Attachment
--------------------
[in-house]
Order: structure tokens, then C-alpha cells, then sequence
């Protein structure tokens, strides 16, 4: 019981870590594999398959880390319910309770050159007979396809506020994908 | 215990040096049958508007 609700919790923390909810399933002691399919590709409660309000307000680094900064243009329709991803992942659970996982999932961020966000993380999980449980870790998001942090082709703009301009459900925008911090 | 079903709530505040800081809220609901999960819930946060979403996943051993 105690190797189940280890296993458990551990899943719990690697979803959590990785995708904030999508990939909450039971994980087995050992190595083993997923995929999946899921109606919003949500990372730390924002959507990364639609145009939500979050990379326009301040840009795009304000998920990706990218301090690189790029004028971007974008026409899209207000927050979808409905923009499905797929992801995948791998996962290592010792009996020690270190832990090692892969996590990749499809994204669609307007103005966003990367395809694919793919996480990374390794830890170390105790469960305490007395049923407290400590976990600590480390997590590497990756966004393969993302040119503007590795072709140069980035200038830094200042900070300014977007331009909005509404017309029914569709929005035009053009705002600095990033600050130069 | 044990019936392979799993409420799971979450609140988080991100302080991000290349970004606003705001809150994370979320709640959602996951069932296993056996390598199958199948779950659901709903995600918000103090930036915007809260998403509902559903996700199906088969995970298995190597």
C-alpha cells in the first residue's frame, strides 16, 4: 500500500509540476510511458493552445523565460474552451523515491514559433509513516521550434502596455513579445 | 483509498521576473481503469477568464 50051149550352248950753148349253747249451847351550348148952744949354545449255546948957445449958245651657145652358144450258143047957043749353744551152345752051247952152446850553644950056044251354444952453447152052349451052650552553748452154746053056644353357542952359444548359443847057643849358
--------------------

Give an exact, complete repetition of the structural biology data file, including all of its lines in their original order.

[in-house]
Order: structure tokens, then C-alpha cells, then sequence
């Protein structure tokens, strides 16, 4: 019981870590594999398959880390319910309770050159007979396809506020994908 | 215990040096049958508007 609700919790923390909810399933002691399919590709409660309000307000680094900064243009329709991803992942659970996982999932961020966000993380999980449980870790998001942090082709703009301009459900925008911090 | 079903709530505040800081809220609901999960819930946060979403996943051993 105690190797189940280890296993458990551990899943719990690697979803959590990785995708904030999508990939909450039971994980087995050992190595083993997923995929999946899921109606919003949500990372730390924002959507990364639609145009939500979050990379326009301040840009795009304000998920990706990218301090690189790029004028971007974008026409899209207000927050979808409905923009499905797929992801995948791998996962290592010792009996020690270190832990090692892969996590990749499809994204669609307007103005966003990367395809694919793919996480990374390794830890170390105790469960305490007395049923407290400590976990600590480390997590590497990756966004393969993302040119503007590795072709140069980035200038830094200042900070300014977007331009909005509404017309029914569709929005035009053009705002600095990033600050130069 | 044990019936392979799993409420799971979450609140988080991100302080991000290349970004606003705001809150994370979320709640959602996951069932296993056996390598199958199948779950659901709903995600918000103090930036915007809260998403509902559903996700199906088969995970298995190597």
C-alpha cells in the first residue's frame, strides 16, 4: 500500500509540476510511458493552445523565460474552451523515491514559433509513516521550434502596455513579445 | 483509498521576473481503469477568464 50051149550352248950753148349253747249451847351550348148952744949354545449255546948957445449958245651657145652358144450258143047957043749353744551152345752051247952152446850553644950056044251354444952453447152052349451052650552553748452154746053056644353357542952359444548359443847057643849358